For the first time since 1961 all of the strategic Plain of Jars was under government control. This course of events led Ambassador Sullivan to declare: "We believe that damage to the enemy represents the best results per sortie by tactical air in Southeast Asia." That summer, sorties throughout the had risen from an average of 300 missions per month to an average 200 sorties per day.

    However it didnt last long.

    The Vietnamese regrouped & were reinforced by the remaining two regiments of the 312th Division (the 165th and 209th), the refitted 316th Division, the 866th PAVN Infantry Regiment], the 16th PAVN Artillery Regiment, a tank company, six sapper and engineer battalions and ten Pathet Lao battalions.
    They attacked again & by the 20th February 1970 the Plain of Jars had been taken.
    Royal Lao forces withdrew to Muang Soui and five days later they abandoned Xieng Khouang.
    The communist forces occupied the entire Plain of Jars.

    Angry at the loss Muang Soui, Lao Prime Minister Souvanna Phouma requested that Khang Khai be bombed. Khang Khai was the seat of a Souvanna Phouma's "neutralist" goverment, recognized by the Chinese & Russians. A Chinese cultural misson was situated there. While the US oficials debated bombing such a delicate target (in the non existent war) a Raven Forward Air Controller directed an air strike using a laser-guided bomb on a communist radio station on the outskirts of Khang Khai. An "errant cloud misguided" the bomb; it struck the Chinese cultural mission. The resulting explosion of stored munitions leveled everything within a quarter mile, including the broadcast equipment. Much to the U.S. State Department's surprise, there was no subsequent complaint from the Chinese about the bombing. Khang Khai was obilterated.

    On 18 March 1970 Xam Thong fell and Vang Pao's stronghold at Long Tieng was threatened and, for the first time since 1962, Pathet Lao forces were camped within sight of the royal capital of Luang Prabang.

    As a stop gap, Washington approved Operation Goodlook, the first usage of Boeing B-52 Stratofortress bombers in northern Laos.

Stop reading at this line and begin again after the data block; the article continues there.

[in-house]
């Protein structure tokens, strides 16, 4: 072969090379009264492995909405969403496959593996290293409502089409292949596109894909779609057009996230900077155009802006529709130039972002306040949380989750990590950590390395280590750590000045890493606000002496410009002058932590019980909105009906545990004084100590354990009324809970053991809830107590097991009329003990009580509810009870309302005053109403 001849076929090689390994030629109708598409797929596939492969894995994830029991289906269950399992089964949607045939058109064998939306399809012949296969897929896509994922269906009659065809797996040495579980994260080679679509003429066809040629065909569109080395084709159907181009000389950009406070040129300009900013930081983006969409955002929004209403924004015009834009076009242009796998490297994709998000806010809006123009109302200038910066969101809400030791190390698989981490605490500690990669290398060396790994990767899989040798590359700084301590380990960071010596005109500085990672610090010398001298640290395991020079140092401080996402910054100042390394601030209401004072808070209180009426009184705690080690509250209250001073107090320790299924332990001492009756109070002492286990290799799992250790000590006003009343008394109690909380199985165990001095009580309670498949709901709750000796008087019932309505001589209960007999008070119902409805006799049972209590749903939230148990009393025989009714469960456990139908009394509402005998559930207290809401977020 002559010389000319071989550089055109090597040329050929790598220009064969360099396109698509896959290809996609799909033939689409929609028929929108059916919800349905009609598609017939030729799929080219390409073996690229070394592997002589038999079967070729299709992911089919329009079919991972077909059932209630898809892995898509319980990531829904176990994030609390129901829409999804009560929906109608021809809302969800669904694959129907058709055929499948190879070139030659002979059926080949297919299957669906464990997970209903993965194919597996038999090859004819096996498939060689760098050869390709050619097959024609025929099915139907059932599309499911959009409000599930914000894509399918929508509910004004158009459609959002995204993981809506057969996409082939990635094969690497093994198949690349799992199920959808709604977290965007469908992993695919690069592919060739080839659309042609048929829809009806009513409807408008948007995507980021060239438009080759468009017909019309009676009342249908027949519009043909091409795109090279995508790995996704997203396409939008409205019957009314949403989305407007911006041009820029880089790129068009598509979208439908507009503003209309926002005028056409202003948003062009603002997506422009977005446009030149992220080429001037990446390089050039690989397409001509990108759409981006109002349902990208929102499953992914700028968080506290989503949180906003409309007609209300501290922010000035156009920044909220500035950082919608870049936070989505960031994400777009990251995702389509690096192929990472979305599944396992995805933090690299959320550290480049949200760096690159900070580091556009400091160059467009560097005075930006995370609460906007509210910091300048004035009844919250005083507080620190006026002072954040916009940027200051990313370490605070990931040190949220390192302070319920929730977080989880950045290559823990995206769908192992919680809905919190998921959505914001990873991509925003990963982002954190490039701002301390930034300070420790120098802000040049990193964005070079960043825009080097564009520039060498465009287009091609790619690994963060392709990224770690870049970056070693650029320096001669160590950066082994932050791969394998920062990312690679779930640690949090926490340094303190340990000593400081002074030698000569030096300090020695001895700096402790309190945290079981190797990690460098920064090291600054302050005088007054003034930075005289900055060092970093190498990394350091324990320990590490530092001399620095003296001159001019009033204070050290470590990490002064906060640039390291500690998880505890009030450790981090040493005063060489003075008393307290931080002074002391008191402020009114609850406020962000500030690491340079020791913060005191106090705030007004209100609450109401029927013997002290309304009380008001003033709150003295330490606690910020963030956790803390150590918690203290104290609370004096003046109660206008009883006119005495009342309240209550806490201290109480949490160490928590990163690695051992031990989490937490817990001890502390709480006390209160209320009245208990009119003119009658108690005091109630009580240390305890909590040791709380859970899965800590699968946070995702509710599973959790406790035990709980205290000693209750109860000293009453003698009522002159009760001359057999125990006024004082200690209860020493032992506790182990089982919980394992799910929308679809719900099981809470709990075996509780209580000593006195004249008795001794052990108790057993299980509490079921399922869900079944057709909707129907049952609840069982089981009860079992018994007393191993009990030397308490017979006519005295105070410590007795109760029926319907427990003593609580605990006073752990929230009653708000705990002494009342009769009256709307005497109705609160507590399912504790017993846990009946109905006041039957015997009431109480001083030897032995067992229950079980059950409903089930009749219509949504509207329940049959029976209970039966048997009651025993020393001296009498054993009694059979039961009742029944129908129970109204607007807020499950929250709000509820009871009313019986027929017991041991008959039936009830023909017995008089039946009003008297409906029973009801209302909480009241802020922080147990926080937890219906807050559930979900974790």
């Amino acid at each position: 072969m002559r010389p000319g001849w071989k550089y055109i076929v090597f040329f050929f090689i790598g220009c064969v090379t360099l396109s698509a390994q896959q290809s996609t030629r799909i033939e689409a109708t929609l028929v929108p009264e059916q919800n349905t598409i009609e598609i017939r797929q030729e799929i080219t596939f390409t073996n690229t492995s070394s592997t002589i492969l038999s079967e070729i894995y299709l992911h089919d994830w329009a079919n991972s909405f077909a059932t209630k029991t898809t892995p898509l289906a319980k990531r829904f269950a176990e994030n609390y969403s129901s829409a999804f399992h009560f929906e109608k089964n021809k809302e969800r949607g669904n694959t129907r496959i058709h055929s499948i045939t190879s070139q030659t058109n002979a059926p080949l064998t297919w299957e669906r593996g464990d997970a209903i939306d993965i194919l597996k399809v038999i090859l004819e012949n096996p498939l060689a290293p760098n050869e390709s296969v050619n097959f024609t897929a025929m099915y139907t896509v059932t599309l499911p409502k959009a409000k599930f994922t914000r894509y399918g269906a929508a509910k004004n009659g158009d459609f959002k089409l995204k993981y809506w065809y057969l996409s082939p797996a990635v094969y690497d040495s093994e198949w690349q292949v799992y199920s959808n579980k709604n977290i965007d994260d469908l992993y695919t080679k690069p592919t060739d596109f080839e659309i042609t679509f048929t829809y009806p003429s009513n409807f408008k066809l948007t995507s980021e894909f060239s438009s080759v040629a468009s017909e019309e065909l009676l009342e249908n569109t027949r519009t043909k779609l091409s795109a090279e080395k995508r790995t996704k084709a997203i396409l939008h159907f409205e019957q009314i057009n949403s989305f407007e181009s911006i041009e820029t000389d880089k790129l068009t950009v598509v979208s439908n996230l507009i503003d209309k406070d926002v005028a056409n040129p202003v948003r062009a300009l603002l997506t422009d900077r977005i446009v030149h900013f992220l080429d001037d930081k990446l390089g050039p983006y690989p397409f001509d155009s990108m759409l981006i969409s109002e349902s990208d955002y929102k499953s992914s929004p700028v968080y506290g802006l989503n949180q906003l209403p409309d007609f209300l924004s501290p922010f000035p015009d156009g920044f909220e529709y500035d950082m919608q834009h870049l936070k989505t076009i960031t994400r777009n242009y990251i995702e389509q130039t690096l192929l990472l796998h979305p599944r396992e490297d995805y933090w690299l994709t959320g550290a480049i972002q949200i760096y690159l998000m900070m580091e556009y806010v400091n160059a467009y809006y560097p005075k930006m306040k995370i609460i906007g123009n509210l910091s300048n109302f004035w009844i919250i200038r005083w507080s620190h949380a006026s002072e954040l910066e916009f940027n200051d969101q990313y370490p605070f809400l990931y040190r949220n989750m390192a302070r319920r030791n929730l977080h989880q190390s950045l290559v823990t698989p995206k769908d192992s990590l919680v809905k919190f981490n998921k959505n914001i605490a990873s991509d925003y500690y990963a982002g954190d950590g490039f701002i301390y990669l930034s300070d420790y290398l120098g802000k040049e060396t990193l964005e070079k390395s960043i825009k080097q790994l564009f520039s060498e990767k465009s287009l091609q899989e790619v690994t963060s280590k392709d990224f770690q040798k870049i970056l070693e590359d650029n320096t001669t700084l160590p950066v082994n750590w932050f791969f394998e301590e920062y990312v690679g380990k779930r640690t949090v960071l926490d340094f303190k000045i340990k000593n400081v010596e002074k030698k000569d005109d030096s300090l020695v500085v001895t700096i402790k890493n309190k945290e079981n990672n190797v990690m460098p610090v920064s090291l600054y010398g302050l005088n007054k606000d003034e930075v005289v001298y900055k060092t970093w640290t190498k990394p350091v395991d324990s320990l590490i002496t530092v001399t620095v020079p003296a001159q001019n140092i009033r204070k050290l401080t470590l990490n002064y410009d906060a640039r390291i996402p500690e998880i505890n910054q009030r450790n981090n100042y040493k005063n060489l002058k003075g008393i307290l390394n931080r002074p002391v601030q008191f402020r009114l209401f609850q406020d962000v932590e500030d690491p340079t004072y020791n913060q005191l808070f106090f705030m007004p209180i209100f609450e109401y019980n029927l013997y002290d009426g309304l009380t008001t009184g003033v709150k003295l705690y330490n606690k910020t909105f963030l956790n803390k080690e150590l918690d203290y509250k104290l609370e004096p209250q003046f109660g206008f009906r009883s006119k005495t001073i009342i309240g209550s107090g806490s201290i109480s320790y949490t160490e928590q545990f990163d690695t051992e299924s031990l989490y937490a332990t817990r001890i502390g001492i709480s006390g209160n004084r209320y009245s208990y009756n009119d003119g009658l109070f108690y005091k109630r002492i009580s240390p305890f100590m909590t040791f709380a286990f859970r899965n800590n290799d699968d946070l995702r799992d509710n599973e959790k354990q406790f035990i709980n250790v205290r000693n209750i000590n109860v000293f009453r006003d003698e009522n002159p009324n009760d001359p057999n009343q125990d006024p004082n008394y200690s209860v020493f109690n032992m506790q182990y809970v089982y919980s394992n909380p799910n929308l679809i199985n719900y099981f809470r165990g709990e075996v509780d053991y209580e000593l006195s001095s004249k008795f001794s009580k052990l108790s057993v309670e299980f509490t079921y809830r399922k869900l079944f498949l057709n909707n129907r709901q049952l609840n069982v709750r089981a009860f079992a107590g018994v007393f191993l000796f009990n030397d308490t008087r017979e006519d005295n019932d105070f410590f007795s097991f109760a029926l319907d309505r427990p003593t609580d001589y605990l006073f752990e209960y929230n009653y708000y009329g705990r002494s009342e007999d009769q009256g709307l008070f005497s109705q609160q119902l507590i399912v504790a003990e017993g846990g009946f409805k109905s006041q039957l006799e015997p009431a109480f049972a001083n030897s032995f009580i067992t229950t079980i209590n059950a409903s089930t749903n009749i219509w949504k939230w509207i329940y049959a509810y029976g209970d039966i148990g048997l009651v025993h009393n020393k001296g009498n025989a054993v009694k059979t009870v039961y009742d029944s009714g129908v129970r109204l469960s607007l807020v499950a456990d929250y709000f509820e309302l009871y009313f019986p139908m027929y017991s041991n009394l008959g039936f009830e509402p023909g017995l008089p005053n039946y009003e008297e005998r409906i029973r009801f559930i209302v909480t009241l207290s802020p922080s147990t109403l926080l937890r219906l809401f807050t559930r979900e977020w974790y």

On 25 April 1970 the battered communist forces fell back, but the 316th PAVN Division and the 866th PAVN Infantry Regiment remained behind to assist the Pathet Lao.

    On 21 May 1972 Royal Lao and Hmong forces, supported by air strikes, attempted to retake the Plain of Jars.
    The fighting raged for 170 days (until 15 November), but the communists could not be evicted. PAVN and the Pathet Lao claimed to have killed 1,200 enemy troops and to have captured 80. The communists made additional gains during the year, but failed to overwhelm government forces.

    A (partial) cease-fire went into effect on 22 February 1973.
    But Tha Vieng south of Phonsavan was bombed one more time in support of retreating government forces.
    On 5 April 1974 a coalition government was finally established.
    "Peace" was at hand.
  5. DavidFL

    DavidFL Administrator Staff Member

    Modern day Phonsavan

    The town is surrounded by hills & if you're lucky you can build a resort or hotel on them


    The views are stupendous but I'm not sure about the solid construction.

    Rural Phonsavan


    The new re landscaped city Nam Ngum lake & park to be

    A couple of Wats




    at 1,1000 metres Phonsavan is a cool town to hang out in.
    Last edited: Jun 15, 2016
  6. DavidFL

    DavidFL Administrator Staff Member